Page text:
Major Russian opposition leader and former deputy prime minister Boris Nemtsov was shot dead Friday night in central Moscow.
The Interior Ministry said Nemtsov was shot four times from a passing car as he walked across a bridge right next to the Kremlin.
The official Itar-Tass news agency reported President Vladimir Putin was "immediately" informed about Nemtsov's murder and said Kremlin will oversee the investigation.
A Putin spokesman said the president said it looks like a contract killing that could be a provocation ahead of an opposition march set for Sunday.
President Barack Obama said in a statement, "The United States condemns the brutal murder of Boris Nemtsov, and we call upon the Russian government to conduct a prompt, impartial, and transparent investigation into the circumstances of his murder and ensure that those responsible for this vicious killing are brought to justice.
"Nemtsov was a tireless advocate for his country, seeking for his fellow Russian citizens the rights to which all people are entitled. I admired Nemtsov’s courageous dedication to the struggle against corruption in Russia and appreciated his willingness to share his candid views with me when we met in Moscow in 2009.
We offer our sincere condolences to Boris Efimovich’s family, and to the Russian people, who have lost one of the most dedicated and eloquent defenders of their rights."
Watch video of Nemtsov rallying for Ukraine peace
Accusing the state
Speaking with VOA by phone from his home in Cambridge, England, Vladimir Bukovsky, a famous Soviet dissident and personal friend of Boris Nemtsov, said, "I suspect it’s a state murder."
Former Russian Prime Minister Mikhail Kasyanov gave an exclusive statement to VOA Russian reporter Danila Galperovich.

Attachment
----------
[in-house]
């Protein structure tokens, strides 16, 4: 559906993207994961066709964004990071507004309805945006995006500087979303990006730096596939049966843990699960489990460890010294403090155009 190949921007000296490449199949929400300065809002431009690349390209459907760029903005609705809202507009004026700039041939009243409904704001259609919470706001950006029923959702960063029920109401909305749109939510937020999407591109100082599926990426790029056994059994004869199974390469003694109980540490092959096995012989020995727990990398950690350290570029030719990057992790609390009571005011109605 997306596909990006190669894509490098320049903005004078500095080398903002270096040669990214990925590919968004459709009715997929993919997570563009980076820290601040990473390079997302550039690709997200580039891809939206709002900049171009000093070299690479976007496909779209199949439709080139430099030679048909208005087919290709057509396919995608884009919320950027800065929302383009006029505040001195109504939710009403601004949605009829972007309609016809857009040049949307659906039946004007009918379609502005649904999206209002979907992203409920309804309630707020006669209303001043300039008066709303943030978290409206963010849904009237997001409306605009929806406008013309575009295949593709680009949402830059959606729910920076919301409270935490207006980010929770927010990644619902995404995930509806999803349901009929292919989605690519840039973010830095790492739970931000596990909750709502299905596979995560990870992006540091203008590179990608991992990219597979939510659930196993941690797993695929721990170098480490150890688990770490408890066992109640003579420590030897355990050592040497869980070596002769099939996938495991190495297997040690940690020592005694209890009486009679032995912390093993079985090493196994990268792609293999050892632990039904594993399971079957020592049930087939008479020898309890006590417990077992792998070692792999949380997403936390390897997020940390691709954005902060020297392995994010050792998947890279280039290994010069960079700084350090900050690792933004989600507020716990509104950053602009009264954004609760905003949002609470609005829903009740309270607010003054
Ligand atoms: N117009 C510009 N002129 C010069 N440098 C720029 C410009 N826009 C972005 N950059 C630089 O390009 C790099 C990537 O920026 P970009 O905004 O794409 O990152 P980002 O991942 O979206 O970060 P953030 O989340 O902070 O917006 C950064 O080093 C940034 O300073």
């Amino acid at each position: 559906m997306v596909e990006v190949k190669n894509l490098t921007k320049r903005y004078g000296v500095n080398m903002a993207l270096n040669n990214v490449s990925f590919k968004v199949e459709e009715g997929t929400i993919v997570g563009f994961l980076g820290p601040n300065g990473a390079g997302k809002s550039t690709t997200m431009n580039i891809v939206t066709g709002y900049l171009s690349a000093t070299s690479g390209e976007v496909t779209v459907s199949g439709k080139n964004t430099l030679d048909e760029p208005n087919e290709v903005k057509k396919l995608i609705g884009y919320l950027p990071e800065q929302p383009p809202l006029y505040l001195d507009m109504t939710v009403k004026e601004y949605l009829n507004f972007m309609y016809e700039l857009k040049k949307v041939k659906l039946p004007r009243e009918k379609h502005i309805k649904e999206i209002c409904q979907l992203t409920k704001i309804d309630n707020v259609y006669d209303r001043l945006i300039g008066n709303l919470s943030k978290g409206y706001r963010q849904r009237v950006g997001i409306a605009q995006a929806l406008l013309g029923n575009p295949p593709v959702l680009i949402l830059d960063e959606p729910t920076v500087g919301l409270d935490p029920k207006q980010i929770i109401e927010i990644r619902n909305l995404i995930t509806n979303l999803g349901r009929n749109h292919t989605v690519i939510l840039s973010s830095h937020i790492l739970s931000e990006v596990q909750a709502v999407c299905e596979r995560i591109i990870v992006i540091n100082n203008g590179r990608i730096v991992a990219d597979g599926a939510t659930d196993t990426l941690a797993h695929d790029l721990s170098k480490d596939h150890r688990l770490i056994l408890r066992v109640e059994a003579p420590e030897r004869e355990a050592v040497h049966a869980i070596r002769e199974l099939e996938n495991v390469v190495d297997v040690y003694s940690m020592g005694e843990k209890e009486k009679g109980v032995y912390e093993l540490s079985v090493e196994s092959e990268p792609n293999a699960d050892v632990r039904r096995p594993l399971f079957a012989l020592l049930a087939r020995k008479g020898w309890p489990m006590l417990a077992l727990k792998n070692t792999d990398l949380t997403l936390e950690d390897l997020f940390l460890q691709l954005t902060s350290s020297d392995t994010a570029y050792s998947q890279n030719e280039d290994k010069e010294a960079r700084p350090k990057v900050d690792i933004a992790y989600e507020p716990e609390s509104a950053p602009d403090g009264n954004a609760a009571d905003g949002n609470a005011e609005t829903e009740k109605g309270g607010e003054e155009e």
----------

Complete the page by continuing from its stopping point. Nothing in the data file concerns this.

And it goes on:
"It will never be forgiven ... It is a premeditated, carefully planned assassination. It is shocking. That is how it has ended up in our country," said Kasyanov. "An opposition leader has been killed in the heart of Moscow, near the Kremlin wall. It is unbelievable. We will do everything we can to hold those bastards accountable. We will continue our work and our fight to make Russia free and democratic country".
VOA Moscow correspondent Daniel Schearf said the march will likely become much bigger than planned and says the opposition will probably accuse the Kremlin of being involved in Nemtsov's murder.
Nemtsov was a deputy prime minister in the 1990s and many Russian observers predicted he would succeed then President Boris Yeltsin.
After President Yeltsin chose Vladimir Putin as his successor and Putin's subsequent election in 2000, Nemtsov became one of Russia's sharpest and most outspoken Putin critics, especially since last year's uprising in Ukraine.
In September, Nemtsov told VOA's Schearf that Putin wants revenge for Ukraine's overthrow of its pro-Russian president.
He said Purtin fears that what happened in Ukraine could happen in Russia and sees a pro-European Ukraine as a threat to his own power.
“He lies in revenge for Ukraine's revolution, when Ukrainians took to the streets and dethroned the corrupt thief President Yanukovich.[President Putin] is afraid it could be repeated in Russia. And, besides, he thinks if Ukraine is successful on the European path it is a threat to his own power," said Nemtsov.
In an op-ed titled “Why does Putin wage war with Ukraine?” published in the Kyiv Post in September, Nemtsov blasted the Russian president, writing “Moreover, Ukraine chose the European way, which implies the rule of law, democracy and change of power. Ukraine's success on this way is a direct threat to Putin's power because he chose the opposite course – a lifetime in power, filled with arbitrariness and corruption.”